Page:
stone fruit banana trifle with orange blossom custard

Last summer, my friend Mary brought a trifle to my parents' house for dinner, and I haven't stopped thinking about it since. She was visiting her mom in Chicago at the time, and in her words she "just threw it together with whatever was around the house." And being an amazing Assyrian baker, her mom had orange blossom water on hand, which found its way into the trifle's whipped cream and custard. It was just so perfect, and when Mary offered to leave the leftovers, I don't think I even did one of those "oh I couldn't possibly!" false protests, and just said "yes please!"

So this summer, with peaches, plums, and nectarines at their peak, I made this stone fruit and banana trifle. Orange blossom water works beautifully with all stone fruits, but there's really no better combination than orange blossom and banana—the flower water really highlights the ripe banana flavor that we're always looking for more of when baking and cooking with them.

stone fruit banana trifle with orange blossom custard

A quick note on Middle Eastern and North African trifles in general: I sometimes come up with recipes inspired by the flavors and techniques of classic Middle Eastern food, but this trifle isn't done "with a Middle Eastern twist," because it's something that's actually cooked in Iraqi and Egyptian kitchens. So I just wanted to take this opportunity to highlight some of the Middle Eastern and North African trifles out there, because there are some amazing ones, and it's August, and high time to make all the trifles:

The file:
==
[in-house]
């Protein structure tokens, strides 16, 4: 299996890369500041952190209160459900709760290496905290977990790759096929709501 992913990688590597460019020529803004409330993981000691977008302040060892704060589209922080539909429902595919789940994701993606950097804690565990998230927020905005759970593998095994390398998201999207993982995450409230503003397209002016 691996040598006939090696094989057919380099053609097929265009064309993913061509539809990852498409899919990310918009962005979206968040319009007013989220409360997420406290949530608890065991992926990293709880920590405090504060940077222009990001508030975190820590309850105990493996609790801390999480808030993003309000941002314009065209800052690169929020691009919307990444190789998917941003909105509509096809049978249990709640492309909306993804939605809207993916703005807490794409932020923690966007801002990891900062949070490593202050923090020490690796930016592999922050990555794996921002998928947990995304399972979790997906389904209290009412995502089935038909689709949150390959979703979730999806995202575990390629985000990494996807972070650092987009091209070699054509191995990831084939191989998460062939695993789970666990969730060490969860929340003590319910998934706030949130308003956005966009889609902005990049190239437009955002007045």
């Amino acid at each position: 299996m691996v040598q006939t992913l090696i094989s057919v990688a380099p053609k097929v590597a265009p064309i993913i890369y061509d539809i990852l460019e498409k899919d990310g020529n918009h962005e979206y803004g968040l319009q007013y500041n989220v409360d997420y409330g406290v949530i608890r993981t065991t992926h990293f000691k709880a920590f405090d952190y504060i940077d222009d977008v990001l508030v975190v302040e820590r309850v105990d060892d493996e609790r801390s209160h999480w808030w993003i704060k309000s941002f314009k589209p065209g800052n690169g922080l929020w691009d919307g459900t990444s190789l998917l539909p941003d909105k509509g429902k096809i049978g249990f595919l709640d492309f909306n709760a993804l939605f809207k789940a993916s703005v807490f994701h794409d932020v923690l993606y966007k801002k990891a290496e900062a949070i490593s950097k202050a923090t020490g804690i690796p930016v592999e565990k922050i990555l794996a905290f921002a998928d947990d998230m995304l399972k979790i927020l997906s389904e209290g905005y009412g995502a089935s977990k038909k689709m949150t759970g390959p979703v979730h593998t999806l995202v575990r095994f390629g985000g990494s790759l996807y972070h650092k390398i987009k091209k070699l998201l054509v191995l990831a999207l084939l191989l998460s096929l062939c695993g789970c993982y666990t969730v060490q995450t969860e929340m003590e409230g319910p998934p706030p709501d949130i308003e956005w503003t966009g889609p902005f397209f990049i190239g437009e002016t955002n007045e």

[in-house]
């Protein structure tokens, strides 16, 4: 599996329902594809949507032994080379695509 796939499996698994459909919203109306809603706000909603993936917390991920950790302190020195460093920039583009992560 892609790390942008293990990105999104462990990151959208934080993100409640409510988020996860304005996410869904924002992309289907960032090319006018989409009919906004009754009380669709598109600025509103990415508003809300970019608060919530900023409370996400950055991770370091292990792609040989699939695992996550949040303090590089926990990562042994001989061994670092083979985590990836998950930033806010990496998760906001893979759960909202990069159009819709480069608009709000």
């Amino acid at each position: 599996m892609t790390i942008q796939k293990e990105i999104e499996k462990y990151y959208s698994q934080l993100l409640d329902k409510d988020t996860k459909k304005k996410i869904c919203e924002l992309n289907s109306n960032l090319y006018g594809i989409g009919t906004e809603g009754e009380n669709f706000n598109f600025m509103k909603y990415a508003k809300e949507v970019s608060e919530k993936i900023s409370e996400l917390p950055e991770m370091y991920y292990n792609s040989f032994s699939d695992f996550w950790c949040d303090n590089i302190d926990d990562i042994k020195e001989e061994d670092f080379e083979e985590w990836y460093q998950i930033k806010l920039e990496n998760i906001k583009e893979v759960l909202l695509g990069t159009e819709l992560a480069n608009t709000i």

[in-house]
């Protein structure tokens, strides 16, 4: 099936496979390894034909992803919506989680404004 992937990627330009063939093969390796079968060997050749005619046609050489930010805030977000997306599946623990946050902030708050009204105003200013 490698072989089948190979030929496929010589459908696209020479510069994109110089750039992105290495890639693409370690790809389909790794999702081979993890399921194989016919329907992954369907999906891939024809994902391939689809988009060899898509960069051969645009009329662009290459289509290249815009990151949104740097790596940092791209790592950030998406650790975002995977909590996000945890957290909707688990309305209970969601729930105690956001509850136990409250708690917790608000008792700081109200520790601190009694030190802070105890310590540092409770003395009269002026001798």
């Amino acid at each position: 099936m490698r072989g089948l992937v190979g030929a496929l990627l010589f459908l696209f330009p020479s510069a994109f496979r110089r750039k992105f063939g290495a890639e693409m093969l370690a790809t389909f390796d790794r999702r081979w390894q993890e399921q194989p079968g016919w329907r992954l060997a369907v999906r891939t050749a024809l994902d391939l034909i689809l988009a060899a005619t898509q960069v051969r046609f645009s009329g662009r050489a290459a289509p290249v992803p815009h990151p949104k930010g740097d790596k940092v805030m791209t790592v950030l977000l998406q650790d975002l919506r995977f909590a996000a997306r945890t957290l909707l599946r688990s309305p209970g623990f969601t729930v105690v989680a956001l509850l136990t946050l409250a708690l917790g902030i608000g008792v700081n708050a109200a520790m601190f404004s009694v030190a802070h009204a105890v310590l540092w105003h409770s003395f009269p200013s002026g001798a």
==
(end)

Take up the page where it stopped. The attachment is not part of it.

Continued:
Maryam's Culinary Wonders' lemon trifle
Amira's Pantry's tropical fruit trifle
Nadia Barrow's Iraqi trifle

stone fruit banana trifle with orange blossom custard

notes on adapting this recipe to be more and less set

I love this trifle the way it is and hope you will too, but you might prefer a more set dessert, so I've put together some advice on adapting it to suit your preference. First, a quick description, so you can determine whether this version is for you:

This trifle has a texture similar to classic banana pudding, which means that it scoops more like pudding and less like a custardy cake. I personally don't prefer trifles where you can see the distinct spoon imprint after scooping out a serving (e.g., trifles with a texture more like panna cotta)—but on the flip side, you don't want your trifle to rush in to fill the gap when you scoop some out (that would be way too watery for anyone). This trifle is somewhere in between—definitely not watery or soupy, but also not super firm.

Here are some things you can do if you'd like a more cakey, set trifle:

  • Substitute poundcake or angel food cake in place of all or some of the cookies.